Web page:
It’s now been a whole month since I left Canonical and started working as an independent!
This has been quite the month, both professionally and personally!
In no particular order, this included, setting up a new business, dealing with a somewhat last minute datacenter move (thankfully just one floor down), doing some initial sponsored work, helping out with a LXD fork, selling a house and caring for a sick cat (now all back to normal).
Given everything that’s been happening, I thought I’d use the opportunity to write down some details on the most relevant things I’ve been doing and what to expect moving forward.
Zabbly is the name of the business I’ve registered here in Canada.
I didn’t really like the idea of doing all business moving forward just under my own name as I may want to sub-contract some aspects of it or even have employees down the line.
Having the business part of my life have its own name will make that a fair bit cleaner.
For now, the main things that have been moved over to Zabbly are my organization and IP allocations with ARIN, membership on the Montreal Internet Exchange (QIX) and a number of associated contracts related to AS399760 (my BGP ASN). As part of that, Zabbly is also now listed as the sponsor for all the Linux Containers infrastructure.
Allowing to more clearly separate personal and work-related expenses is going to be another benefit of this move even if legally and from a tax point of view, it’s still all me.
An initial bit of sponsored work I got to do this month has been adding support for ZFS delegation to LXD. This makes use of a ZFS 2.2 feature which allows for a dataset to be delegated to a particular user namespace. The ZFS tools can then be used from within that container to create nested datasets or manage snapshots.
This is very exciting as it was the one feature that btrfs had which ZFS offered no equivalent for. It should allow for things like running Docker with the ZFS backend inside of LXD containers, having VPS users be able to create their own datasets, handled their own snapshots and be able to send and receive datasets.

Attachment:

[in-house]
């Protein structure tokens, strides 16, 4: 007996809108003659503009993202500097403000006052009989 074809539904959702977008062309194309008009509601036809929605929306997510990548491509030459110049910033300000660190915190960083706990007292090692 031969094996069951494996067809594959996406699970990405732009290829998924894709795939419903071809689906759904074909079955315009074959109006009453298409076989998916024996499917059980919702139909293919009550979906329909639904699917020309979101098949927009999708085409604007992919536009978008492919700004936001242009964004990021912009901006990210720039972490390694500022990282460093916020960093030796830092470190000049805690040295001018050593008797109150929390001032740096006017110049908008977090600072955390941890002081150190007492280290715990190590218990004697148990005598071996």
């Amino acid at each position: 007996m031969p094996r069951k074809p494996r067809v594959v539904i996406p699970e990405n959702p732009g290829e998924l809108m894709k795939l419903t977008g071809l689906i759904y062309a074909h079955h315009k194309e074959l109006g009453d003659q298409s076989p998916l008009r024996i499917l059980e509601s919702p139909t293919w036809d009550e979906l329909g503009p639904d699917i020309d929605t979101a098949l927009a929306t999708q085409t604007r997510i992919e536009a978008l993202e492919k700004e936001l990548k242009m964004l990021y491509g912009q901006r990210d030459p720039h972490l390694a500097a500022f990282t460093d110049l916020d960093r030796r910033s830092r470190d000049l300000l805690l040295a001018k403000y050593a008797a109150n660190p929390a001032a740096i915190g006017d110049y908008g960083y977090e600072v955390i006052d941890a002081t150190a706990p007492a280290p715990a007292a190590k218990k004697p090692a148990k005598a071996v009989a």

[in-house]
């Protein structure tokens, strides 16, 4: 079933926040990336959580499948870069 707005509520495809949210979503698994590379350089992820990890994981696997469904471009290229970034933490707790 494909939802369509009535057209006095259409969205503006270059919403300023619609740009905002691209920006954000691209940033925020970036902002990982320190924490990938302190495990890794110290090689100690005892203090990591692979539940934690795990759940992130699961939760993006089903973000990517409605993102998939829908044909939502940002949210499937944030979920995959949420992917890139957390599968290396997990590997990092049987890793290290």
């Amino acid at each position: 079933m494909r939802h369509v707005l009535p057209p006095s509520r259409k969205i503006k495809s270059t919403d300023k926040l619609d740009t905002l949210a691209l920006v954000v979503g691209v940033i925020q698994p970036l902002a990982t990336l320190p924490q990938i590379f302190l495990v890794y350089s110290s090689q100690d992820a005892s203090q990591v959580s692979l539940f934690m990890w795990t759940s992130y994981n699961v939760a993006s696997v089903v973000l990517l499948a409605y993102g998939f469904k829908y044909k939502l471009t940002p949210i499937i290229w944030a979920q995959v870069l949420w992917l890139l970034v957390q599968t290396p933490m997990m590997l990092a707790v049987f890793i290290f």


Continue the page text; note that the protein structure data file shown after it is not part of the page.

The pull request can be found here: https://github.com/canonical/lxd/pull/12056
This was quite an exciting development and the LXC team spent quite a bit of time over the past couple weeks chatting with Aleksa and seeing where things were headed.
On my end, I initially helped out trying to make the thing actually pass the testsuite, quite a bit harder than it may sound when dealing with a pretty big codebase and everything having been renamed! I also contributed some ideas of what such a fork may want to change compared to stock LXD.
It’s not often that you get a second chance at designing something like LXD/Incus.
While having a working upgrade path and good backward compatibility is obviously still very important, the fact that anyone migrating will need to deal with some amount of manual work also makes it possible to do away with past mistakes and remove some bits that are seldom used.
I expect I’ll be spending a bunch of my time over the next couple of months helping get Incus into a releasable state. Continuing with the current cleanups, getting the documentation back into shape, putting CI and publishing infrastructure back online (basically re-using what I was once providing to LXD).
The biggest task yet to come is to write tooling and processes to monitor changes happening in Canonical’s LXD and then cherry-pick those into Incus. Again, the hard fork, name and path changes and variety of other changes is going to make that a bit of a challenge but once done, it should make it quite easy to do weekly syncs and reviews of changes.
As mentioned, I expect to spend a fair bit of my time over the next few weeks/months helping out with Incus, getting it into shape for an initial release.
I’m all set up for contract work and sponsorship now, so if there’s anything you think I can do for you, feel free to reach out at firstname.lastname@example.org.
I’ve also been added to the Github Sponsors program, so if you’d just like to help out with my work on those various projects, that’s available too: https://github.com/sponsors/stgraber